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Alphatauri's Vries finds performance essential

De Vries enjoys 'well-known F1 community': ''Everything is about performance''

4 May at 11:00

Nyck de Vries has finally made his dream come true in 2023. He will be part of the Formula 1 grid as AlphaTauri's driver. Ahead of the Azerbaijan Grand Prix weekend, GPblog spoke at length with the Dutchman about his first races in the top class of motorsport.

More attention in F1

It is windy at the Baku City Circuit when De Vries joins the AlphaTauri hospitality table after lunch. He asks his press officer, who is also debuting in F1 this year, if he can fetch a jacket, as it is particularly chilly. So we move from the shade to the sun to discuss his first months in F1 without goosebumps on his arms.

"It feels like an environment I already know very well because I've been walking around here for years. Only now I'm in the car myself. In terms of work, it is very similar to what I have done in previous years in Formula E with Mercedes and endurance racing. All car manufacturers and constructors have similarities when running a team. Those were all professional teams, so in that respect, I had a pretty good base."

While it is true that, as a 28-year-old driver, De Vries already has a mountain of experience as a Formula E world champion and Formula 2 champion, F1 is a lot bigger in everything. "Especially the size of the platform and the focus on the sport. During a race weekend, you notice that there are a lot of fans, like in Melbourne. There you really meet the fans on that Walk of Melbourne. But ultimately, once the weekend starts, then the work is the same as always. At the end of the day, then performance is key, that's what it's all about, and that's no different from other classes."

Dare to dream is the name of De Vries's documentary that came out on Viaplay, but after three races, is it still a dream to drive in F1 as well, or does it then also become just work? "From the moment you realise you are going to realise that dream, very quickly comes the realisation that you are now part of this community. And that ultimately, the same principles and the same essences are central again."

De Vries knows he has to perform

"Everything is ultimately about performance. It's a sport, and everyone works very hard to score as many points as possible. Of course, the size is bigger, the platform is bigger, and there is more attention to this sport worldwide, but you live your whole life towards the moment you get that chance. Then, when you get that chance and are part of it, it ultimately comes back down to performance."

De Vries' performance showed a visible upward trend. In Bahrain, he was still behind Yuki Tsunoda, but the Dutchman was already getting a lot closer in Saudi Arabia and Australia. In Baku, De Vries had hopes of getting a jump on that duel but unfortunately experienced a weaker weekend with a crash in qualifying and the race.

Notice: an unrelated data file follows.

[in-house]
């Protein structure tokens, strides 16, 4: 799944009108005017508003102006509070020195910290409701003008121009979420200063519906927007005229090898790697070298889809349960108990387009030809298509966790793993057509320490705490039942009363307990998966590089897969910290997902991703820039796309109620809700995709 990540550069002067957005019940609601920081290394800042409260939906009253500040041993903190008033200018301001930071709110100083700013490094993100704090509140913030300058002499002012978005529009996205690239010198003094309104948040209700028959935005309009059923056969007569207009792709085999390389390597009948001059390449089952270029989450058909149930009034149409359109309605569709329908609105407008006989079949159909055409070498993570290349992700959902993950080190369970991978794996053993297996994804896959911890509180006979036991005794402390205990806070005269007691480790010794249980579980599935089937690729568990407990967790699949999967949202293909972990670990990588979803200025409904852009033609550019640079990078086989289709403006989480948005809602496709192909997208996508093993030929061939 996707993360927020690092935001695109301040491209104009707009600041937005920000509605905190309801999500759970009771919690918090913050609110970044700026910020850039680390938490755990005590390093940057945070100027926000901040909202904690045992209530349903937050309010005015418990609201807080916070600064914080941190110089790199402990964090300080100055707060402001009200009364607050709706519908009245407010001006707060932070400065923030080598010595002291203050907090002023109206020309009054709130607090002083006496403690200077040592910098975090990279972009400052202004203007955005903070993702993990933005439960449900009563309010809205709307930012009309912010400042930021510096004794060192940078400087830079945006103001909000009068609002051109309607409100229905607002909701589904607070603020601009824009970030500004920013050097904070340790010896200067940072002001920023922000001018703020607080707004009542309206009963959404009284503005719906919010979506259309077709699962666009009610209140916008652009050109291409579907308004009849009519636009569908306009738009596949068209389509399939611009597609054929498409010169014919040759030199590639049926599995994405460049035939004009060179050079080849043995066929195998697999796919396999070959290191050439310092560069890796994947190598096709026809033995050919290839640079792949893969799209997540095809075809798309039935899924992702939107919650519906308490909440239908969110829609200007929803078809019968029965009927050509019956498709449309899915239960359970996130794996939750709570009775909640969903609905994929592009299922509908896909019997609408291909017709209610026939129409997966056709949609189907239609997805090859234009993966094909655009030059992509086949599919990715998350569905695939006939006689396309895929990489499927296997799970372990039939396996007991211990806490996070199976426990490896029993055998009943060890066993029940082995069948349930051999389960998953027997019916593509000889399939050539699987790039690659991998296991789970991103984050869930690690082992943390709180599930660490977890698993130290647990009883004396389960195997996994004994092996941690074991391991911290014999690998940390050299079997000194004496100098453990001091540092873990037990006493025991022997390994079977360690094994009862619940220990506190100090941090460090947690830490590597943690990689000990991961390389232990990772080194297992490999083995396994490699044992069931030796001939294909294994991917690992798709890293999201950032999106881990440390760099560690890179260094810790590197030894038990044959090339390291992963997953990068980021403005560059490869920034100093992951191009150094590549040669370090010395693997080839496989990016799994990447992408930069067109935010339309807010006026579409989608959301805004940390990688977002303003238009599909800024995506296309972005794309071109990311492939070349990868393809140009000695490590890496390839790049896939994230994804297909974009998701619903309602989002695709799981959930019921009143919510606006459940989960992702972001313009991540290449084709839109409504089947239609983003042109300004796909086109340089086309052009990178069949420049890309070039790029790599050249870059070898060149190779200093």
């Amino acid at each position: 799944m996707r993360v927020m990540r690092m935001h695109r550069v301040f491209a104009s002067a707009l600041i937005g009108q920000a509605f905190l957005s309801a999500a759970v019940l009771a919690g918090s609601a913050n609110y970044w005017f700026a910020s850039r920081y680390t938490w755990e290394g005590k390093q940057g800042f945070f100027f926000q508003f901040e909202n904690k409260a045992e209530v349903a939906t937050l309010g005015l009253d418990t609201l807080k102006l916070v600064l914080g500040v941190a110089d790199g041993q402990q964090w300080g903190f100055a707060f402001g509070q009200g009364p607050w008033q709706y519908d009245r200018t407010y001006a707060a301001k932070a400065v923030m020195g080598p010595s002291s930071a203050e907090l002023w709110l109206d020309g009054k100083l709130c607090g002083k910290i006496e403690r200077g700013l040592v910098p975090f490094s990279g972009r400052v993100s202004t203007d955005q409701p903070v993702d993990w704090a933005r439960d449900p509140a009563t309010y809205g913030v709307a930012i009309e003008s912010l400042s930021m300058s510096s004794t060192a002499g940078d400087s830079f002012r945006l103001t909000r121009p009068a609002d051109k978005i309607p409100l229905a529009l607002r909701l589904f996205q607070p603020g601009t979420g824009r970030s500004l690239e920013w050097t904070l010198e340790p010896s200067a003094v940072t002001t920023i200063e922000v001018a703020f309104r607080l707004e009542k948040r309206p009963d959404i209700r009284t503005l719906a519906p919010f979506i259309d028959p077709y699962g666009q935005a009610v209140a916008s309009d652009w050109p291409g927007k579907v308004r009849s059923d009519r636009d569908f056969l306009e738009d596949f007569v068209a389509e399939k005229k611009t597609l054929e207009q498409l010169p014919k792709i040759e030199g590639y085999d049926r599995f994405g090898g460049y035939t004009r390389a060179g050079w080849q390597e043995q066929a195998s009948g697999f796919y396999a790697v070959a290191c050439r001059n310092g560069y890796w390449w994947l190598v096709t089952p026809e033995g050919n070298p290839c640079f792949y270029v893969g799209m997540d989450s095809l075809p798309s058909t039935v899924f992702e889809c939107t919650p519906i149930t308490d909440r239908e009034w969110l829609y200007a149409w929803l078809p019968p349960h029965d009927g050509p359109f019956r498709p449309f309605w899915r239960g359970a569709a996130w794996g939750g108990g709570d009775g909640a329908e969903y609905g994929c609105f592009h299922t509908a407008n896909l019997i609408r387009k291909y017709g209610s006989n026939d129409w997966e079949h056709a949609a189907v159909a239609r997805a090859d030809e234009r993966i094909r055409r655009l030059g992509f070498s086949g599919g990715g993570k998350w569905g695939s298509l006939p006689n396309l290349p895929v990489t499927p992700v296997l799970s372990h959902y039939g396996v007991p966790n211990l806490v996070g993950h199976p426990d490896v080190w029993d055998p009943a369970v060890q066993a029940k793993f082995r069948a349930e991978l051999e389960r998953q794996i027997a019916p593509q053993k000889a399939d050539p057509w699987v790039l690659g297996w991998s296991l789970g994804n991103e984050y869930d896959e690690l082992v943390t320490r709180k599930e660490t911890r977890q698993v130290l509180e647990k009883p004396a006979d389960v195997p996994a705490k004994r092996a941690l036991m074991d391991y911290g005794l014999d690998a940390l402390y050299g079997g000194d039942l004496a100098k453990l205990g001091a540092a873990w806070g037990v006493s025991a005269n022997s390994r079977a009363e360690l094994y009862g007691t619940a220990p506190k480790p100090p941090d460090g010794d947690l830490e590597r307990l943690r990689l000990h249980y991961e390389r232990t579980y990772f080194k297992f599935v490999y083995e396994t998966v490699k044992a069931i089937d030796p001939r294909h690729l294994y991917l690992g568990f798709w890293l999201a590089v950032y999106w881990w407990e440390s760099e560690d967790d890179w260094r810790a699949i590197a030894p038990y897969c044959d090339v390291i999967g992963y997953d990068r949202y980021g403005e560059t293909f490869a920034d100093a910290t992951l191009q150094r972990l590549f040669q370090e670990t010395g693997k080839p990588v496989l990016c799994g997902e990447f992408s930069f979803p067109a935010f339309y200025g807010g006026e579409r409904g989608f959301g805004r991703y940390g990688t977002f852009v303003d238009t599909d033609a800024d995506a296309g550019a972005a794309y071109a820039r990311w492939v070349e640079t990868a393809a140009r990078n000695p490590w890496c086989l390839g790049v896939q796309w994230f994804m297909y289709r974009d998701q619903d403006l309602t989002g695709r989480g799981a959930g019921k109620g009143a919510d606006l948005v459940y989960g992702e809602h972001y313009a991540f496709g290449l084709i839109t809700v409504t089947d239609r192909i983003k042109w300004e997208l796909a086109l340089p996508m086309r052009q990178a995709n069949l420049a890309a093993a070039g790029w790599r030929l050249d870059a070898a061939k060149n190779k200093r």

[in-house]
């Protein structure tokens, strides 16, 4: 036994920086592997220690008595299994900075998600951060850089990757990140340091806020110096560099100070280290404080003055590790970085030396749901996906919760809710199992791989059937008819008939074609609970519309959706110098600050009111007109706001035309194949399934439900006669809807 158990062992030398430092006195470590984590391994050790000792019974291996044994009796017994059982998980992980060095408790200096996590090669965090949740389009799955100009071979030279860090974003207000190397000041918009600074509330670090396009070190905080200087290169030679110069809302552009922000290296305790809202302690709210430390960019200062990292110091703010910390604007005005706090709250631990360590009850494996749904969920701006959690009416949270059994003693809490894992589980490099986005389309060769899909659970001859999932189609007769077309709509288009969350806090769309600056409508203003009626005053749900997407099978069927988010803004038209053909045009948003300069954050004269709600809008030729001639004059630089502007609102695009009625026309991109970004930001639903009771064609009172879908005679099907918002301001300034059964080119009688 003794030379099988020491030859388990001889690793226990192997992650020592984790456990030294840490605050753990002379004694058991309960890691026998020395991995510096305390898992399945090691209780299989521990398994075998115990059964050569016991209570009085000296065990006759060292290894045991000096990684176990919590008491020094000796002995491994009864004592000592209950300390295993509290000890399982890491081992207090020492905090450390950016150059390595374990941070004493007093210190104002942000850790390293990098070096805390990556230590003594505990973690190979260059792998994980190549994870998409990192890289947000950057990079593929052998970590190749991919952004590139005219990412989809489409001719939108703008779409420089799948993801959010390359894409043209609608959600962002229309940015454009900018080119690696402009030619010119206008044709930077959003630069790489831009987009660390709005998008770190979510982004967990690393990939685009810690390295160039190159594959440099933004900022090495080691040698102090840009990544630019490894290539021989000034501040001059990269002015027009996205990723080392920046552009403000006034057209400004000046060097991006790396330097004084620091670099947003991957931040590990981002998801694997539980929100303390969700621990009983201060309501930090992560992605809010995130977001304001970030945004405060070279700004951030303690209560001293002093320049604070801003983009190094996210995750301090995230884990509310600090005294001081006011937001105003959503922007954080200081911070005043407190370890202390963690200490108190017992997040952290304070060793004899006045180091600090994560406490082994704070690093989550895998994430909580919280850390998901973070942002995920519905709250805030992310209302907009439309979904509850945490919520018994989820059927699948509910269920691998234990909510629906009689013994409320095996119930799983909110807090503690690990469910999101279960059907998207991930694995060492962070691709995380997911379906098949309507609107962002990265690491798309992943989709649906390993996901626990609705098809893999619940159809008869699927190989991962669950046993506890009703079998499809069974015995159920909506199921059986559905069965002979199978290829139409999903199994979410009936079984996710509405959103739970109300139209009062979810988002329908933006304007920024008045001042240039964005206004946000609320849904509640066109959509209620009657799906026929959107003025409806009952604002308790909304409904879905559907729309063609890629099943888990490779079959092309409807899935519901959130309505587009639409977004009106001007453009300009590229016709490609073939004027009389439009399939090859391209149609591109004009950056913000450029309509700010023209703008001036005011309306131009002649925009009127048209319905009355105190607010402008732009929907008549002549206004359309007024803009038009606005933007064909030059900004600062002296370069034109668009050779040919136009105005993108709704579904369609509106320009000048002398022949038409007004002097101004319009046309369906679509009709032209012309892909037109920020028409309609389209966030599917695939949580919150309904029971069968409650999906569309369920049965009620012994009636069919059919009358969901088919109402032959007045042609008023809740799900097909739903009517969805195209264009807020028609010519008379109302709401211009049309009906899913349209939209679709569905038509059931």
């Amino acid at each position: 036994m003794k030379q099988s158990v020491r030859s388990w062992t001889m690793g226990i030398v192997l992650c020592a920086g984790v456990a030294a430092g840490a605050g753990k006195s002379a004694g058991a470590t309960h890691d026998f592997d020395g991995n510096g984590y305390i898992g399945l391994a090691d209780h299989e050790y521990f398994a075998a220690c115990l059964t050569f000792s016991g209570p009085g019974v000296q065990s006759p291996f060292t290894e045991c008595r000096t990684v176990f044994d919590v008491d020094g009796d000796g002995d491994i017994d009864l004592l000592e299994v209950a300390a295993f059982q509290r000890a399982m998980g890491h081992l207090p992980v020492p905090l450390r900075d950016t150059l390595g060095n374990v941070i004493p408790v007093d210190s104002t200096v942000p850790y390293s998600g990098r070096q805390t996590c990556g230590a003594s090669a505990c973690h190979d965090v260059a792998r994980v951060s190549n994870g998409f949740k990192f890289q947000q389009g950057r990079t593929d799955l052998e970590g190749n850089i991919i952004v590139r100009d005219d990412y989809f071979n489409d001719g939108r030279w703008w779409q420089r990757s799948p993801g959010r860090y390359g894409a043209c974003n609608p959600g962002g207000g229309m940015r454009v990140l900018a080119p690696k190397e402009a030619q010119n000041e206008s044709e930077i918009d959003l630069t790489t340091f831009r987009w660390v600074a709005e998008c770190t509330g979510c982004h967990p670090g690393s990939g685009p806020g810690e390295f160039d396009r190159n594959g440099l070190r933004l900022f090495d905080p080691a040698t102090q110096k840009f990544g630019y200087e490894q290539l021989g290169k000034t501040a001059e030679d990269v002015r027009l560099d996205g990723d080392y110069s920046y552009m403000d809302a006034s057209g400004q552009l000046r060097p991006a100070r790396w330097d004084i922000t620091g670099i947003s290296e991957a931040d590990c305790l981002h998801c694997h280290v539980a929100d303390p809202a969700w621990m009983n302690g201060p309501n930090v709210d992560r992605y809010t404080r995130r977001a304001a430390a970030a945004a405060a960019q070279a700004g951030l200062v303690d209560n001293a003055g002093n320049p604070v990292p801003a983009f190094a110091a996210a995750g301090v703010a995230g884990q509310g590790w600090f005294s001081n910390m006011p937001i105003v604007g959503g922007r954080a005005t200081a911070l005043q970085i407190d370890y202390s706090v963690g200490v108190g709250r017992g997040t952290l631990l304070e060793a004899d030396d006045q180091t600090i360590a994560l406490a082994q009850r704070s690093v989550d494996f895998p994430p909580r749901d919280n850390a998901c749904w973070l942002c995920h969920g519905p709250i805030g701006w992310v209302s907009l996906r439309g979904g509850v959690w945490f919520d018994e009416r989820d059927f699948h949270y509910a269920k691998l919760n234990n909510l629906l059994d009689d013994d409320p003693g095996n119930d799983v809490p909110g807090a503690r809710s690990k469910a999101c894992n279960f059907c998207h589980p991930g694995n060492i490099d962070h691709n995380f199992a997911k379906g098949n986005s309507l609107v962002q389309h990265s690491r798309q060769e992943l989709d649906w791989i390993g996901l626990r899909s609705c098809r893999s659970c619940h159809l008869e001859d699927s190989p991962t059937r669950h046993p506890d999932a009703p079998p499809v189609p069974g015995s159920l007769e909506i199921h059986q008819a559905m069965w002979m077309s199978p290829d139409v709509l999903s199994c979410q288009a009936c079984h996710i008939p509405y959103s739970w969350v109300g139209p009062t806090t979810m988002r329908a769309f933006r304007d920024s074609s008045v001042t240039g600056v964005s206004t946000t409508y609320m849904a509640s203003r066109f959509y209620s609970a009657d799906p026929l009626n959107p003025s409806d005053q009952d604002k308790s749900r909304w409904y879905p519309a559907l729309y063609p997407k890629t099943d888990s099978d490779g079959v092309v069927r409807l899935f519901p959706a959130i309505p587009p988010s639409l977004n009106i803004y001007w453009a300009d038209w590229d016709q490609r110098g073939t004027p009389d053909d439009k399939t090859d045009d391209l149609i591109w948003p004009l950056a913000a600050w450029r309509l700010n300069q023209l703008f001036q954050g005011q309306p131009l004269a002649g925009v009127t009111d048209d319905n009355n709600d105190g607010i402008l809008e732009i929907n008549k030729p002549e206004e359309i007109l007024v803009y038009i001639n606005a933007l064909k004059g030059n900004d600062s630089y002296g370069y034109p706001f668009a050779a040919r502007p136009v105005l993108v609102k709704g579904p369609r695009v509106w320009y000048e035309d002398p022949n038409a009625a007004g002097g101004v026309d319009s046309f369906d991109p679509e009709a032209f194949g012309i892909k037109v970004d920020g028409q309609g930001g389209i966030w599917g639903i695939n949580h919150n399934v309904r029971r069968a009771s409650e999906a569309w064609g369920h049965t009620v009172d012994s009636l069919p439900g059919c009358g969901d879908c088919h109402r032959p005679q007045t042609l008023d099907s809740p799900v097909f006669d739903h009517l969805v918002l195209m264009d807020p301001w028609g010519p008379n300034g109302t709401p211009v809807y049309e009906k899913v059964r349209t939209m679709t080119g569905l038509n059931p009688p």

Franz Tost protects his pupil. According to the AlphaTauri team boss, rookies, including those with De Vries' CV, need three years to prove themselves in F1. After that, they need to make mistakes to know where the limits are.

Jan Lammers also spoke up for his compatriot. According to the former F1 driver, it is a good thing that Tsunoda is faster than De Vries initially. That way, De Vries has a good benchmark to work towards. De Vries understands Lammers' thinking but knows better than anyone that performance comes first.

Narrowing the gap with Tsunoda

"By definition, that is, of course, your first competitor, and of course, you try to beat them, but internally I think the last two weekends, especially the qualifying sessions, were very competitive. Everyone looks at that in their own way, but internally, when I look at the last two weekends, I think it was a step forward compared to the first weekend. And I'm trying to build on that."

After three races, as a rookie, you are also not yet entirely at one with your car, but it could also be that your teammate impresses. According to De Vries, it is a combination of things that prevent him from getting the most out of his race weekends at the moment.

"It's more a combination of. That with your team, with the people working with you, you learn together what you expect and need from each other to get the maximum out of the package. In the beginning, you still have to match the size of a problem. If I were to say something, is it a big problem or a small problem? We have to go through and experience that learning process together to learn from that later and become as precise as possible in that.''

After a long break, De Vries is happy to have the chance to race again in Miami after his inferior weekend in Azerbaijan. Whereas he was fed up with the long break, he can now get into a rhythm. Making mistakes is good to learn your limits. Now it will be interesting to see how fast De Vries is when he learns from those mistakes and knows exactly how to find the limits.